This time of year, we have many new clients whose problem with mold generates from their HVAC not running properly. We want to make sure you are aware of this issue so that you can safeguard your home. It has been said that more than 50% of mold issues have been caused by HVAC systems. But why is this HVAC mold so common?
First of all, it wants to have a party every time it encounters an area with high humidity levels and warm temperatures. These conditions are created during the heating and cooling of HVAC systems. That makes both over-sized and under-sized systems the perfect atmosphere for active growth. Improperly sized unit has to work harder than it should. This creates more condensation than usual and can easily cause a moisture issue. Condensation lines with standing water is a big problem. Not only will mold grow here, but an excessive amount of spores will be blown throughout your home every time your HVAC system turns on. Rain, snow and other precipitating substances can also create a mold-friendly environment in HVAC systems.
HVAC Mold Symptoms
Health Symptoms – Health symptoms of HVAC mold could be the same health symptoms that you would experience if the mold grows anywhere else in your home. The most common of these health symptoms includes coughing, wheezing, allergies, asthma, sneezing, pneumonia, sinus infections and respiratory illness. While these symptoms do not require a specified location of growth in order to appear, if the mold problem is in your HVAC system, symptoms such as coughing and wheezing may appear more prevalently while the system is in use.
Sensory Symptoms – The two senses can help identify HVAC mold is sight and smell. If you can see a mold-like substance growing around your air ducts, drip pan or intake vents, there is likely a mold problem there. Also, if the smell of mold is most prevalent when the system is in use, there is likely a mold problem.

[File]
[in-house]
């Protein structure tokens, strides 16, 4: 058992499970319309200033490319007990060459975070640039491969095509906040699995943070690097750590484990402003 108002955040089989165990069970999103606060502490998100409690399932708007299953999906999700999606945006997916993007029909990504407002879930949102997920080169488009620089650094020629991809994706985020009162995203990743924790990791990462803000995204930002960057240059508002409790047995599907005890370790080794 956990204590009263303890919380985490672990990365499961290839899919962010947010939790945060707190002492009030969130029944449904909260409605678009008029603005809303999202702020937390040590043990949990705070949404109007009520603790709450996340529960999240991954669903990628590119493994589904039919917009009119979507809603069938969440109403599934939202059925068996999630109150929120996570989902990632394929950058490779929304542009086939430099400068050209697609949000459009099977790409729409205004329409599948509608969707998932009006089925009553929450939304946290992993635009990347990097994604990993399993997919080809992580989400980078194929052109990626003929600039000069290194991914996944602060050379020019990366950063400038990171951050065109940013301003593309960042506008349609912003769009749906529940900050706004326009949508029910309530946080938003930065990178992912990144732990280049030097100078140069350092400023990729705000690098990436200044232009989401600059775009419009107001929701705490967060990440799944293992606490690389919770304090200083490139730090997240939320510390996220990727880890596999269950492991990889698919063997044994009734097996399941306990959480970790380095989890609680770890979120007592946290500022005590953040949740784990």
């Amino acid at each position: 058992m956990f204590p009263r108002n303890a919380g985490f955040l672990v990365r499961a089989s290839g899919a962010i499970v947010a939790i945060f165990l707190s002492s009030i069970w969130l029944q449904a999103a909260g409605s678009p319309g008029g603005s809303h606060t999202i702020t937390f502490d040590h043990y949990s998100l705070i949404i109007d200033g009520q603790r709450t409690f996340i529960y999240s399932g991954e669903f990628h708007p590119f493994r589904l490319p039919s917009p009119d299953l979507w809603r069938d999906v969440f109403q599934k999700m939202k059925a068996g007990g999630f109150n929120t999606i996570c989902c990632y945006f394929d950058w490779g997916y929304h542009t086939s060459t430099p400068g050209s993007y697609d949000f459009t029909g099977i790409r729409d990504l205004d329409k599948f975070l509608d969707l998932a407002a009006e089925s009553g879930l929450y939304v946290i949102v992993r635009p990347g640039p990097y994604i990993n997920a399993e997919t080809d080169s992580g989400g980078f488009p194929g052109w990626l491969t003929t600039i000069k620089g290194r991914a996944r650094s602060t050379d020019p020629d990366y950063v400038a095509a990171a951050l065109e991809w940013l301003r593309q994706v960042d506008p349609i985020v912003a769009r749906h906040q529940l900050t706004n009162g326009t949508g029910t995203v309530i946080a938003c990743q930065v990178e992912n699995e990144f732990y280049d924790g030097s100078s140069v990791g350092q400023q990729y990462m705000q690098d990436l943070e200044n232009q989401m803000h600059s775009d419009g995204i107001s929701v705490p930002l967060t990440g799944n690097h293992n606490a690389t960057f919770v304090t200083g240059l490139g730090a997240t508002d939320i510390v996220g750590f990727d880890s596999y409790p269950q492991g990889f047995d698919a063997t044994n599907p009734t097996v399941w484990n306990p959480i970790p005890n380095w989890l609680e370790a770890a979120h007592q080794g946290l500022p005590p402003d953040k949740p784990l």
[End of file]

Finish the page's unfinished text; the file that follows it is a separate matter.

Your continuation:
How to Prevent HVAC Mold
Most importantly, make sure that your HVAC system is the correct size. Many people believe that investing in a larger system will work since the system won’t have to work as hard. This belief is true. In fact, it’s so true that the HVAC system doesn’t only have an easier job, but it gets to only do half of it’s job. The unit does a great job at heating and cooling. It cools down the property and when the ideal temperature is reached, the system shuts off. It does it quickly, but maybe too quickly. The problem is that an HVAC system has two jobs: heating/cooling and dehumidifying. The system kicks on and off so quickly since it reaches it’s ideal temperature in a short amount of time, that it doesn’t have time to dehumidify correctly. It takes a minimum of 15 minutes run time for a unit to start to dehumidify and under normal conditions, an HVAC system runs 2-3 cycles per hour. While running the air conditioning in a larger system, water vapor condenses on coils. There has to be enough of condensation on the coil for the water to drip into the pan below. Also, there has to be an adequate amount of water in the pan for it drain outdoors. This dehumidifying system won’t work if the property space is not large enough to create the correct amount of water vapor. Instead, the moisture will remain indoors. Humidity levels at 60% or higher provide perfect conditions for growth of common species of mold that often looks like dust. Undersized systems will also create a humidity issue. These are usually the hard workers of the HVAC world. They are overworked and have too much on their plate to keep the property cool/hot and dehumidified. Not only will temperature levels almost never reach the ideal temperature, but the indoor environment is likely to become humid. This doesn’t only threaten the air conditioning system with mold, but the entire property.